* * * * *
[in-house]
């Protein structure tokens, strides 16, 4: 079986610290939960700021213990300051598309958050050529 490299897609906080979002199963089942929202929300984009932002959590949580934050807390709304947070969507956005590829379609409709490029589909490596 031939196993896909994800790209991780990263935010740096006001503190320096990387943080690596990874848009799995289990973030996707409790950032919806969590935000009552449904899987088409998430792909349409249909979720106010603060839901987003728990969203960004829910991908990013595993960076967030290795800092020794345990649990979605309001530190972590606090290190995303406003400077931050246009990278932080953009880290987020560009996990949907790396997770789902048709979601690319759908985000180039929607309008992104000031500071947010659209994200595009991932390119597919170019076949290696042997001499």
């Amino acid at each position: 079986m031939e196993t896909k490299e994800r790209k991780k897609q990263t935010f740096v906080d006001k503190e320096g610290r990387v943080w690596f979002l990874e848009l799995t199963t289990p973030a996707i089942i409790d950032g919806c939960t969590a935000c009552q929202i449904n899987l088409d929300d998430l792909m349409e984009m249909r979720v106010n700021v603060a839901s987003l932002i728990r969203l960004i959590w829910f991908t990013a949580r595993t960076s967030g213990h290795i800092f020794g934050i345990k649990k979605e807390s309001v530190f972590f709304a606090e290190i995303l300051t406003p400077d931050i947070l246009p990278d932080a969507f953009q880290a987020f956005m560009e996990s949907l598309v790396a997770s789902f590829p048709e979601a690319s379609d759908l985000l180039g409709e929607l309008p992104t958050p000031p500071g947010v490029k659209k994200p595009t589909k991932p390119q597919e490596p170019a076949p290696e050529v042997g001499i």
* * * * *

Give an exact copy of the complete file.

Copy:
[in-house]
């Protein structure tokens, strides 16, 4: 079986610290939960700021213990300051598309958050050529 490299897609906080979002199963089942929202929300984009932002959590949580934050807390709304947070969507956005590829379609409709490029589909490596 031939196993896909994800790209991780990263935010740096006001503190320096990387943080690596990874848009799995289990973030996707409790950032919806969590935000009552449904899987088409998430792909349409249909979720106010603060839901987003728990969203960004829910991908990013595993960076967030290795800092020794345990649990979605309001530190972590606090290190995303406003400077931050246009990278932080953009880290987020560009996990949907790396997770789902048709979601690319759908985000180039929607309008992104000031500071947010659209994200595009991932390119597919170019076949290696042997001499």
């Amino acid at each position: 079986m031939e196993t896909k490299e994800r790209k991780k897609q990263t935010f740096v906080d006001k503190e320096g610290r990387v943080w690596f979002l990874e848009l799995t199963t289990p973030a996707i089942i409790d950032g919806c939960t969590a935000c009552q929202i449904n899987l088409d929300d998430l792909m349409e984009m249909r979720v106010n700021v603060a839901s987003l932002i728990r969203l960004i959590w829910f991908t990013a949580r595993t960076s967030g213990h290795i800092f020794g934050i345990k649990k979605e807390s309001v530190f972590f709304a606090e290190i995303l300051t406003p400077d931050i947070l246009p990278d932080a969507f953009q880290a987020f956005m560009e996990s949907l598309v790396a997770s789902f590829p048709e979601a690319s379609d759908l985000l180039g409709e929607l309008p992104t958050p000031p500071g947010v490029k659209k994200p595009t589909k991932p390119q597919e490596p170019a076949p290696e050529v042997g001499i």